Keeping a project journal

By writing a journal about the project that you are working on, not only you keep your tasks organized, but you also get support from your managers and colleagues to help you to meet your goals.

Have you ever felt insecure when starting a project? Usually, I feel excited, as it means a new challenge that I will face with other Lullabots. However, last year I had my first experience flying solo on a client project and, this time, I felt nervous. My main worries were:

  • Do I have the required communication skills to transform client requirements into tasks?
  • How can I avoid missing or forgetting things that the client says?
  • How do I know if I am meeting Lullabot's expectations managing the client?
  • How do I know when to say No to the client?

Being diligent in my note-taking and email communication would ensure nothing was lost in translation or forgotten so I could check off the first two concerns on my list. But the last two items on my list were more about me feeling that I needed external support; someone at Lullabot who could oversee my notes and tell me every once in a while "this is great Juampy, keep it up" or "Juampy, perhaps you could handle this in some other way."

Writing is something I love to do: I like to document my code, I like to describe my pull requests, and I like to take notes on kick-off meetings. Not only does this help the project, it helps me in the future because I have a bad memory. When I am in a cafe, I see waiters taking mental notes and, on their way to the bar, taking even more notes, nodding, and getting it right! I admire their memory. You can ask them "what are the orders?" and they tell you what every table ordered, with all the details. I can't do that so I take notes of everything that I do, or have to do, and then I turn that into tickets, calendar reminders, or TODOs.

In the following sections, I will share with you some of the benefits that I discovered by keeping a journal. Throughout, I will refer to some examples from the journal that I kept while I was part of the Module Acceleration Program.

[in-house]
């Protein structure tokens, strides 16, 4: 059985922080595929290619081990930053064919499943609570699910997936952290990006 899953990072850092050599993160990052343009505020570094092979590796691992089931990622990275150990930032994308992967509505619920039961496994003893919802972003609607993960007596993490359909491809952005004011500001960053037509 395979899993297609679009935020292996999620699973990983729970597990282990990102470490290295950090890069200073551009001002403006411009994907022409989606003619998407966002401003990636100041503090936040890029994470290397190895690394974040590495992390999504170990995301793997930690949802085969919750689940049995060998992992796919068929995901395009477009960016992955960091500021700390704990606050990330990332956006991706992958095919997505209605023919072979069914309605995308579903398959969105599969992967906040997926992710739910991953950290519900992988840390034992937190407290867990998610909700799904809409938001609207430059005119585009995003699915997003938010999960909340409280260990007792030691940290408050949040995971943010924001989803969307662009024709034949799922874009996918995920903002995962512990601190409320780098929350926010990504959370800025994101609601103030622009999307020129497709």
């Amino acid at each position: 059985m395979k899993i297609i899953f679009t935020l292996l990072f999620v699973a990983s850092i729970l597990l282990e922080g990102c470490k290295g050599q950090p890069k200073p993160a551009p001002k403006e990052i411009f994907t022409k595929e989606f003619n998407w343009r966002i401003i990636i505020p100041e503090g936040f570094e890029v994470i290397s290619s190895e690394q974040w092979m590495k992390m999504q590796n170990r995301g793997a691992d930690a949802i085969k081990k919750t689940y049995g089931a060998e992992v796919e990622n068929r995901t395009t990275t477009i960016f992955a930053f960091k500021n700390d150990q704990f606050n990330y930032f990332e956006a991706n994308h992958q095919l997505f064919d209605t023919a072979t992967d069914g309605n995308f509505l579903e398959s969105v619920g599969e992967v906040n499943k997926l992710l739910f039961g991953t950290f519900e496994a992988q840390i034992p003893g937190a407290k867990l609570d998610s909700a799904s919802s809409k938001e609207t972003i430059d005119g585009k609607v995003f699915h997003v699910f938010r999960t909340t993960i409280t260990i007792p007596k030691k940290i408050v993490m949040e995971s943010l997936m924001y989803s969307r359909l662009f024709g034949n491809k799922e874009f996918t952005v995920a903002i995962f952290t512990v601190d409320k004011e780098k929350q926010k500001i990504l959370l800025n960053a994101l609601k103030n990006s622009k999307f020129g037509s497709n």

Starting the day with a plan

When I start working, I spend the first minutes gathering notes from what happened while I was away by reading email notifications and chat logs. I also look at yesterday's notes to see if there was anything that I did not complete. With that input, I make a list of tasks like the following one:

TODO list

Once I have a list like the above, I feel that I have a set of things to complete by the end of the day, which motivates me immensely. If I manage to complete them all (plus whatever else may arise), then it's time to celebrate. If I can't, then I will leave a comment underneath the remaining tasks that describes their status. I may also copy and paste these statuses into their respective tickets so the client knows my progress. The next day, I will continue working from there.

There are days when I don't get much done. With the journal, it is easy to go back and remember why—that something else happened such as "one of my teammates got stuck with a bug and needed help" or "we suddenly had to jump into a video conference that took too long." With these notes, I can see where the time is going and make future adjustments in how I manage my time.

Ticket writing

Countless times I have closed a tab by mistake while I was typing something and had to write it again. While there are some ticket systems and browser plugins that can restore your draft, others don't. Besides, some systems like Jira seem less natural and break up your writing time when, for example, you need to paste a screenshot (no, you can't just hit Ctrl + v). Both Dropbox Paper and Google Docs are great for writing a journal because you can copy and paste screenshots, add links, create TODO lists, etc., in a more seamless way.